The project took a participatory approach and did not use a standard set of activities but developed a "tailor-made" programme of activities for each supply chain. Project interventions have been based on a participatory needs assessment of each selected supply chain. A programme of activities, usually for one-year periods was agreed upon in collaboration with the beneficiary group and/or exporter.
In the cases of Cameroon, Burkina Faso and the sugarloaf pineapples in Ghana, export already took place when the project started. In these cases, activities focused on the weakest part of the chain or on activities necessary to obtain certification. In the other cases, supply chains had to be set up from scratch, and activities started from the level of organization and capabilities already present.
Contracts were drawn up with the exporter and/or farmer group, to give them the means to implement as many activities themselves. For farmer groups, the negotiations of the contract and meeting delivery requirements before the next instalment was a learning activity in itself and prepared them for more demanding and less flexible commercial contracts.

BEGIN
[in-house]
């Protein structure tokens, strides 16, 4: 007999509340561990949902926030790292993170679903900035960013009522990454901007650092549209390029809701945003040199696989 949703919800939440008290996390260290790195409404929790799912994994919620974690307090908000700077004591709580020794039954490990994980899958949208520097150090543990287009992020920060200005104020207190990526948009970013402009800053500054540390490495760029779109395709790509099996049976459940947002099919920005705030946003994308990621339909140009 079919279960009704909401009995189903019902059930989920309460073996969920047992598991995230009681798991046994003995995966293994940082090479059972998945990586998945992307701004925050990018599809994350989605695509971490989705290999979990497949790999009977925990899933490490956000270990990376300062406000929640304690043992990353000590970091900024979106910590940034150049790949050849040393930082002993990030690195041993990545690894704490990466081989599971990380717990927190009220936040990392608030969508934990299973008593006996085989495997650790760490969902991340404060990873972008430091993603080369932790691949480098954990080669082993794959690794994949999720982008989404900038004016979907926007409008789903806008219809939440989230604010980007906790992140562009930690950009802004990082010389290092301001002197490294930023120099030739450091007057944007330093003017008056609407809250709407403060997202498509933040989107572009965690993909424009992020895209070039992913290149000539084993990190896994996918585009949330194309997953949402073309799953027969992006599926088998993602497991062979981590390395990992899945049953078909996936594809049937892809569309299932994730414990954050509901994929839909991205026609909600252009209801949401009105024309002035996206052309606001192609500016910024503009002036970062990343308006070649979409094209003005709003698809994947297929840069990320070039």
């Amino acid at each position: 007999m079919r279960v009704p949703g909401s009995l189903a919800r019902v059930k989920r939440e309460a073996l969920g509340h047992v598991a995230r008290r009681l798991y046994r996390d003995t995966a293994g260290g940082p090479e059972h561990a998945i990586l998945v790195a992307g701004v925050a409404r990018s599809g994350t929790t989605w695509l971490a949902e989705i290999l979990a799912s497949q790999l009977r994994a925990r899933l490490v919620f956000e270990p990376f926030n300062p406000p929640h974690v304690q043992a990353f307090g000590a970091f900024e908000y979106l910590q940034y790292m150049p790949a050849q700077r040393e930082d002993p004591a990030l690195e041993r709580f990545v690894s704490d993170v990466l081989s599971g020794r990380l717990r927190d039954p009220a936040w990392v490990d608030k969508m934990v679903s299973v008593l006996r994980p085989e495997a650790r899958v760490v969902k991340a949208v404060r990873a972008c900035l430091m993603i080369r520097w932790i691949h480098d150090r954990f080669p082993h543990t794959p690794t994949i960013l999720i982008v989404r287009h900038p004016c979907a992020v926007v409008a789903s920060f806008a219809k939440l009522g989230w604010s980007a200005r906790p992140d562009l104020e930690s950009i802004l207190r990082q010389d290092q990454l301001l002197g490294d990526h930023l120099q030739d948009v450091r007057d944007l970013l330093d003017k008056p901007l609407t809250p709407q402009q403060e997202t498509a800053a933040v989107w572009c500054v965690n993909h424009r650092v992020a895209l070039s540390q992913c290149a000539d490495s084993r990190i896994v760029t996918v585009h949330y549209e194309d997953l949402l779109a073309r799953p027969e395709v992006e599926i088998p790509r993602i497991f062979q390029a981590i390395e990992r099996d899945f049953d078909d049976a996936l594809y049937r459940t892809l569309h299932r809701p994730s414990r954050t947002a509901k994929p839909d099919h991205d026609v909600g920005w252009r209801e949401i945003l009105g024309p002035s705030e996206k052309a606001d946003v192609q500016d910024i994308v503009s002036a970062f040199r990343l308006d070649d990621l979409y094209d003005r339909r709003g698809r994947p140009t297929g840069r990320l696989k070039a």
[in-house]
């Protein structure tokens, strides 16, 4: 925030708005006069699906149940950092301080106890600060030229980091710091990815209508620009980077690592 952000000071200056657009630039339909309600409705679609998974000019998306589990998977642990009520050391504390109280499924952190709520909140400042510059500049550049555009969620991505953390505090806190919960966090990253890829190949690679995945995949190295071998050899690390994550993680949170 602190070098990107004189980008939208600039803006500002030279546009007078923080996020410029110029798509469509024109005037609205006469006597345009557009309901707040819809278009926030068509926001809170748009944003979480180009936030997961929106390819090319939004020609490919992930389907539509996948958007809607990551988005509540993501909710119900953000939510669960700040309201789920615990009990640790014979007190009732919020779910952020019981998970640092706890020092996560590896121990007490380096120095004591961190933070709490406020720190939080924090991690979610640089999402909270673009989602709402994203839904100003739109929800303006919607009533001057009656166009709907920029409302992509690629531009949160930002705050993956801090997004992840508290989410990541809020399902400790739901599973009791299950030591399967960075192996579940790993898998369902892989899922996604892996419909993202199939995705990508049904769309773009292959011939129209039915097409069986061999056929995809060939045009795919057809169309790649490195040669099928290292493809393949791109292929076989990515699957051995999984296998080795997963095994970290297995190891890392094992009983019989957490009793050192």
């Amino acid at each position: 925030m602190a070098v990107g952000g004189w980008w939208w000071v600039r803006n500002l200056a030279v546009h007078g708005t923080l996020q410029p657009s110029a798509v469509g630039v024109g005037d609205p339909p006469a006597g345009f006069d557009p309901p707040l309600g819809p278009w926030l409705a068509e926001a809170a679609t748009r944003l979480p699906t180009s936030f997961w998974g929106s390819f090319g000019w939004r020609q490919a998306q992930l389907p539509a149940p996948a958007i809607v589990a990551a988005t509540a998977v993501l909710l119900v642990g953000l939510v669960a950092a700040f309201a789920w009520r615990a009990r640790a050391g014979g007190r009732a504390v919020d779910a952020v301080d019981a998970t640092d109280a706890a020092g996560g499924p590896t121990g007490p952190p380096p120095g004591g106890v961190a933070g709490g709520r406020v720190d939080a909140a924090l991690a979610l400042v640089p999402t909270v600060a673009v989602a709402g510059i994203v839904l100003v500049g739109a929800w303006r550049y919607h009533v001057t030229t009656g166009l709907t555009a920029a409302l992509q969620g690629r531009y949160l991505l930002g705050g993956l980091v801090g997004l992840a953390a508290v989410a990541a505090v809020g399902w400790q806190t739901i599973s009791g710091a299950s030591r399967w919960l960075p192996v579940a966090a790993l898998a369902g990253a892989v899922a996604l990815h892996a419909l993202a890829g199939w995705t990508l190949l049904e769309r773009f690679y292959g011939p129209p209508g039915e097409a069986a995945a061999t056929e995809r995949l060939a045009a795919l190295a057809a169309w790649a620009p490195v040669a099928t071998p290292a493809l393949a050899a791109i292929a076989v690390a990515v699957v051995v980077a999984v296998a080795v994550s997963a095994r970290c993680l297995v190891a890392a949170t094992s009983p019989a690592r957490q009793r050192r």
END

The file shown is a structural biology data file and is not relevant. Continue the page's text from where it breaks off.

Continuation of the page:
Only when technical assistance was necessary, outside expertise was sought and funded through the project. Whenever possible, technical assistance was sourced in the country of operation to increase the local knowledge base and improve local networks.